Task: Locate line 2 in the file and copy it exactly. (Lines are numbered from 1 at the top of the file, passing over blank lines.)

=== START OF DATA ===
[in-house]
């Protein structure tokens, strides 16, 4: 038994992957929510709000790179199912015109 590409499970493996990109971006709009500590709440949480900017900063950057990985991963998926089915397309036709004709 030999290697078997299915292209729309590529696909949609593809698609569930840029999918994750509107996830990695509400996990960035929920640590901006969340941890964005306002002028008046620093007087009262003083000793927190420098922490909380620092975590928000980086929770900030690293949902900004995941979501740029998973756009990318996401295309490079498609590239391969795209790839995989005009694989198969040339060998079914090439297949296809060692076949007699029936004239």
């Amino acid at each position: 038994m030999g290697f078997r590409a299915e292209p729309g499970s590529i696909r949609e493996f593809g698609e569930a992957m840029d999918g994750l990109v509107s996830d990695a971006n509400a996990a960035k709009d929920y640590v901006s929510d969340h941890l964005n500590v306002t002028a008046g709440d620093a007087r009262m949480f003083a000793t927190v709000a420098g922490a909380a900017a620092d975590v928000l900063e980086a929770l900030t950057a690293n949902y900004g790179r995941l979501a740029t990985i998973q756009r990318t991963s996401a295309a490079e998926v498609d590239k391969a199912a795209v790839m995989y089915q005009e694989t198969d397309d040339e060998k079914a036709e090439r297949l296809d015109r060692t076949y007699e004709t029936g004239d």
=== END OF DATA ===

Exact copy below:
């Protein structure tokens, strides 16, 4: 038994992957929510709000790179199912015109 590409499970493996990109971006709009500590709440949480900017900063950057990985991963998926089915397309036709004709 030999290697078997299915292209729309590529696909949609593809698609569930840029999918994750509107996830990695509400996990960035929920640590901006969340941890964005306002002028008046620093007087009262003083000793927190420098922490909380620092975590928000980086929770900030690293949902900004995941979501740029998973756009990318996401295309490079498609590239391969795209790839995989005009694989198969040339060998079914090439297949296809060692076949007699029936004239």